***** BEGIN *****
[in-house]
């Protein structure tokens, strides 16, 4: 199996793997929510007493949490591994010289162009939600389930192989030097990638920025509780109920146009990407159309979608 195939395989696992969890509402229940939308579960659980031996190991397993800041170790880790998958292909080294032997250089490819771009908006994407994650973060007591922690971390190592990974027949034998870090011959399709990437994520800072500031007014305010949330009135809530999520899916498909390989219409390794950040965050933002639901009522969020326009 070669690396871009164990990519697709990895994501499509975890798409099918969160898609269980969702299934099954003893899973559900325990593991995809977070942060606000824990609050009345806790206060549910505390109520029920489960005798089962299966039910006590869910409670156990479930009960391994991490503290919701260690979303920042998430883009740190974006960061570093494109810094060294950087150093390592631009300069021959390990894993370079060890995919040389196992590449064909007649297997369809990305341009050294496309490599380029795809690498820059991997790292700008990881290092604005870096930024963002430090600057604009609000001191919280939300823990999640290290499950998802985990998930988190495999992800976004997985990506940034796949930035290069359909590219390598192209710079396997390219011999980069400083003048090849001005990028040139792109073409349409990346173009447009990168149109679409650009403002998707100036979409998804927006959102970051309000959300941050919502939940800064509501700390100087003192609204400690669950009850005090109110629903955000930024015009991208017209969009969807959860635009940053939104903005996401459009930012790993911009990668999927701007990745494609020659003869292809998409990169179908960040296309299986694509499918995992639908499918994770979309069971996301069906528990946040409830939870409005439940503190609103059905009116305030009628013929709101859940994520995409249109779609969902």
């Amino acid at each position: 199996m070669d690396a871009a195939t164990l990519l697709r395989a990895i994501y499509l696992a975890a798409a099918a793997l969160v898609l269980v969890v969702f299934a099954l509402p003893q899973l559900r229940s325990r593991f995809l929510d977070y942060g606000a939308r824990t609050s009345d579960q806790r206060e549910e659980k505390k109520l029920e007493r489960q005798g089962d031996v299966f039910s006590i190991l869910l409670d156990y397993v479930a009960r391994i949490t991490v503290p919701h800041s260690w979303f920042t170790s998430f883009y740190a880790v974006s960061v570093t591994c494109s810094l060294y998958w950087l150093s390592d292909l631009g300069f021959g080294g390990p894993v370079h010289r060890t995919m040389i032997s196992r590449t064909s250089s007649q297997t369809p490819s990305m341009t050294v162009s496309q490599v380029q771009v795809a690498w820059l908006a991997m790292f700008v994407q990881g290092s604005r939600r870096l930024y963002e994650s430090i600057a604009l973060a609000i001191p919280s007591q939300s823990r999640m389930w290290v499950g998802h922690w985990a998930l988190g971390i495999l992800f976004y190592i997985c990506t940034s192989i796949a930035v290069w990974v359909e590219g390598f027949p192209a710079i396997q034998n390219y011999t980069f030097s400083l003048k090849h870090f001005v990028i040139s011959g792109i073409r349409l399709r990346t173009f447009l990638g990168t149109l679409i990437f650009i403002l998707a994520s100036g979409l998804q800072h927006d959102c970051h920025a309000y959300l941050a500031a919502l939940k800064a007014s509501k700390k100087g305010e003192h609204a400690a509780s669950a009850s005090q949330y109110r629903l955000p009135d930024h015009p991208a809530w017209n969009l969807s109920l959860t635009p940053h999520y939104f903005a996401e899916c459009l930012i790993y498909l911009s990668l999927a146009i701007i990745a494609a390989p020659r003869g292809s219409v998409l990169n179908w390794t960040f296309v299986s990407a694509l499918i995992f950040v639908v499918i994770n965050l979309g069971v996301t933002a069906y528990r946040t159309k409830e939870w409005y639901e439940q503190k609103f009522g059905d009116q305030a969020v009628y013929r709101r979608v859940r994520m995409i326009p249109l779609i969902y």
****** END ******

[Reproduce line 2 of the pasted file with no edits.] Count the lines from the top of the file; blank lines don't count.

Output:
């Protein structure tokens, strides 16, 4: 199996793997929510007493949490591994010289162009939600389930192989030097990638920025509780109920146009990407159309979608 195939395989696992969890509402229940939308579960659980031996190991397993800041170790880790998958292909080294032997250089490819771009908006994407994650973060007591922690971390190592990974027949034998870090011959399709990437994520800072500031007014305010949330009135809530999520899916498909390989219409390794950040965050933002639901009522969020326009 070669690396871009164990990519697709990895994501499509975890798409099918969160898609269980969702299934099954003893899973559900325990593991995809977070942060606000824990609050009345806790206060549910505390109520029920489960005798089962299966039910006590869910409670156990479930009960391994991490503290919701260690979303920042998430883009740190974006960061570093494109810094060294950087150093390592631009300069021959390990894993370079060890995919040389196992590449064909007649297997369809990305341009050294496309490599380029795809690498820059991997790292700008990881290092604005870096930024963002430090600057604009609000001191919280939300823990999640290290499950998802985990998930988190495999992800976004997985990506940034796949930035290069359909590219390598192209710079396997390219011999980069400083003048090849001005990028040139792109073409349409990346173009447009990168149109679409650009403002998707100036979409998804927006959102970051309000959300941050919502939940800064509501700390100087003192609204400690669950009850005090109110629903955000930024015009991208017209969009969807959860635009940053939104903005996401459009930012790993911009990668999927701007990745494609020659003869292809998409990169179908960040296309299986694509499918995992639908499918994770979309069971996301069906528990946040409830939870409005439940503190609103059905009116305030009628013929709101859940994520995409249109779609969902």